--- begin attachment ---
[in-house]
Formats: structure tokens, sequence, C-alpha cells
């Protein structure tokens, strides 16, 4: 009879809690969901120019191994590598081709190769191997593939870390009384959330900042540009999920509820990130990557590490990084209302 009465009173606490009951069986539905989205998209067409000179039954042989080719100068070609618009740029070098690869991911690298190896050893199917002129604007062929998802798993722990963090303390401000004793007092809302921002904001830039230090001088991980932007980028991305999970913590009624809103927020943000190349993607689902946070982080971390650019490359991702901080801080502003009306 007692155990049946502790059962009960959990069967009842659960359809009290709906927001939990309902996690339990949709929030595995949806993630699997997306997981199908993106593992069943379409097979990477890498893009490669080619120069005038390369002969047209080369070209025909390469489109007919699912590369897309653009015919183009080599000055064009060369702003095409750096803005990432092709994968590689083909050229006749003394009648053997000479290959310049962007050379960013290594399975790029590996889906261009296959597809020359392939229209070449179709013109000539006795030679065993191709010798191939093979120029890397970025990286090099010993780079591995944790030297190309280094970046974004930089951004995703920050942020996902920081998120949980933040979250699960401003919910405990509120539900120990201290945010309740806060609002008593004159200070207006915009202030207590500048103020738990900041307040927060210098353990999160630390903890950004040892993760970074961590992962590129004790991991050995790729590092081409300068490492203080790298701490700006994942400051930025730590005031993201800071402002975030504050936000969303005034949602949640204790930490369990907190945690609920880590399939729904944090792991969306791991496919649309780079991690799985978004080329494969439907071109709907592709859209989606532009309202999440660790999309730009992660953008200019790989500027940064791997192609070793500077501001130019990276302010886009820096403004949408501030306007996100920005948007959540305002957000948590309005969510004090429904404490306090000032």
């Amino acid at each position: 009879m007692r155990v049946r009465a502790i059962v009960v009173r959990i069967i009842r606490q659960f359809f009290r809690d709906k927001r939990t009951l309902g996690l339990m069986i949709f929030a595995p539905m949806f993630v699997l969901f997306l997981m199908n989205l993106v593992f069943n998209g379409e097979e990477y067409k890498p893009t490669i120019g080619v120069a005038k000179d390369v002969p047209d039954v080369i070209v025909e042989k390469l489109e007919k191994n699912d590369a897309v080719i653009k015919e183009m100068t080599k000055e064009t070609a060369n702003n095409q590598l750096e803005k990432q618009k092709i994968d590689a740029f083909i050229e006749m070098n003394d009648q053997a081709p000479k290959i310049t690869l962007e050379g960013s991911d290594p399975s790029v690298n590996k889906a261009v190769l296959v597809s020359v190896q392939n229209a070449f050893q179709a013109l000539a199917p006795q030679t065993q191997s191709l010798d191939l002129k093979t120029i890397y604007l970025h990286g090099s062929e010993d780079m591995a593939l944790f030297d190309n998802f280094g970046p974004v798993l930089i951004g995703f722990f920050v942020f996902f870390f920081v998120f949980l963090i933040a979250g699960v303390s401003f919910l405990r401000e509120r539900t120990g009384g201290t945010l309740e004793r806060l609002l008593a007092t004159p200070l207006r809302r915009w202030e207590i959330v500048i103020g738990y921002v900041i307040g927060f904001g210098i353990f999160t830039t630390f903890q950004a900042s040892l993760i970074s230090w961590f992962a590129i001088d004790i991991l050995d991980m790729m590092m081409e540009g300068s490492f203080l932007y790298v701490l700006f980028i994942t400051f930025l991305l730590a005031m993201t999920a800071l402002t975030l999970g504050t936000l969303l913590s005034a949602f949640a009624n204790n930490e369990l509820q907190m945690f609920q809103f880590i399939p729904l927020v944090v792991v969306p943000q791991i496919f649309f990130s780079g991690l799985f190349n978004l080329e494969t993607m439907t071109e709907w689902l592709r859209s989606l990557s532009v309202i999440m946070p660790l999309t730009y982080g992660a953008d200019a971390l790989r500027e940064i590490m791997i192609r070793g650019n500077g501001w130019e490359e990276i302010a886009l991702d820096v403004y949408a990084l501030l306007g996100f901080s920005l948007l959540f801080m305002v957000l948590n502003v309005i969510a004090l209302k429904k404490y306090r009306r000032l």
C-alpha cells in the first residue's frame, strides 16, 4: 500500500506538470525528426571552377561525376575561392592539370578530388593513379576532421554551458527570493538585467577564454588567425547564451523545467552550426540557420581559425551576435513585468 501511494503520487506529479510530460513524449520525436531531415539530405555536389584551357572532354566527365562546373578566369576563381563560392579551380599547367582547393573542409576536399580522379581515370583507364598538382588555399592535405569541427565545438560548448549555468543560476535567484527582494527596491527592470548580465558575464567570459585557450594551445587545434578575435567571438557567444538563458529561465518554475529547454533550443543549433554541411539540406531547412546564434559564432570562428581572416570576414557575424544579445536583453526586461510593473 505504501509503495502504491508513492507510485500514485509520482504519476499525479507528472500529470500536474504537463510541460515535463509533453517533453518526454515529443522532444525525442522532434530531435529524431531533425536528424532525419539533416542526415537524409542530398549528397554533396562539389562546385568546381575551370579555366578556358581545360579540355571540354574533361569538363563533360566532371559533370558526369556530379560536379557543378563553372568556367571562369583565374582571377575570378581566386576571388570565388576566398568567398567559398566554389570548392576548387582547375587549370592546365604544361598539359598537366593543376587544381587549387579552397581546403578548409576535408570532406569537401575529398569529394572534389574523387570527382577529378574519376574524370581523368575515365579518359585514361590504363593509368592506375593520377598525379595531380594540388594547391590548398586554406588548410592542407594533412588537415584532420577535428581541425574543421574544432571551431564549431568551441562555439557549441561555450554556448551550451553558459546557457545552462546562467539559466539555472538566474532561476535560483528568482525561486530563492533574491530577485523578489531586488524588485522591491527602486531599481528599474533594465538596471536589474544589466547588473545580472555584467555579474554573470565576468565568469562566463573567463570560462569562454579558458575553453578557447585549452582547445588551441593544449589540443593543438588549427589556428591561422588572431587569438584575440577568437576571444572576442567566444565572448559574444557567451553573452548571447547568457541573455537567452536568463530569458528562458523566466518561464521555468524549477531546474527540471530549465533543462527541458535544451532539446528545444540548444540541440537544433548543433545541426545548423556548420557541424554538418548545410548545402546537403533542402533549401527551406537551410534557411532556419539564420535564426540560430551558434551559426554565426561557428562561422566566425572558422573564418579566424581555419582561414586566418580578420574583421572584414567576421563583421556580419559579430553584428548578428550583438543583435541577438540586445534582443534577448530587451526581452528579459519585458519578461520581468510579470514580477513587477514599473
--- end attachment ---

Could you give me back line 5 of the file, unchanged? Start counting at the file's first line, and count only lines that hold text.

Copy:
C-alpha cells in the first residue's frame, strides 16, 4: 500500500506538470525528426571552377561525376575561392592539370578530388593513379576532421554551458527570493538585467577564454588567425547564451523545467552550426540557420581559425551576435513585468 501511494503520487506529479510530460513524449520525436531531415539530405555536389584551357572532354566527365562546373578566369576563381563560392579551380599547367582547393573542409576536399580522379581515370583507364598538382588555399592535405569541427565545438560548448549555468543560476535567484527582494527596491527592470548580465558575464567570459585557450594551445587545434578575435567571438557567444538563458529561465518554475529547454533550443543549433554541411539540406531547412546564434559564432570562428581572416570576414557575424544579445536583453526586461510593473 505504501509503495502504491508513492507510485500514485509520482504519476499525479507528472500529470500536474504537463510541460515535463509533453517533453518526454515529443522532444525525442522532434530531435529524431531533425536528424532525419539533416542526415537524409542530398549528397554533396562539389562546385568546381575551370579555366578556358581545360579540355571540354574533361569538363563533360566532371559533370558526369556530379560536379557543378563553372568556367571562369583565374582571377575570378581566386576571388570565388576566398568567398567559398566554389570548392576548387582547375587549370592546365604544361598539359598537366593543376587544381587549387579552397581546403578548409576535408570532406569537401575529398569529394572534389574523387570527382577529378574519376574524370581523368575515365579518359585514361590504363593509368592506375593520377598525379595531380594540388594547391590548398586554406588548410592542407594533412588537415584532420577535428581541425574543421574544432571551431564549431568551441562555439557549441561555450554556448551550451553558459546557457545552462546562467539559466539555472538566474532561476535560483528568482525561486530563492533574491530577485523578489531586488524588485522591491527602486531599481528599474533594465538596471536589474544589466547588473545580472555584467555579474554573470565576468565568469562566463573567463570560462569562454579558458575553453578557447585549452582547445588551441593544449589540443593543438588549427589556428591561422588572431587569438584575440577568437576571444572576442567566444565572448559574444557567451553573452548571447547568457541573455537567452536568463530569458528562458523566466518561464521555468524549477531546474527540471530549465533543462527541458535544451532539446528545444540548444540541440537544433548543433545541426545548423556548420557541424554538418548545410548545402546537403533542402533549401527551406537551410534557411532556419539564420535564426540560430551558434551559426554565426561557428562561422566566425572558422573564418579566424581555419582561414586566418580578420574583421572584414567576421563583421556580419559579430553584428548578428550583438543583435541577438540586445534582443534577448530587451526581452528579459519585458519578461520581468510579470514580477513587477514599473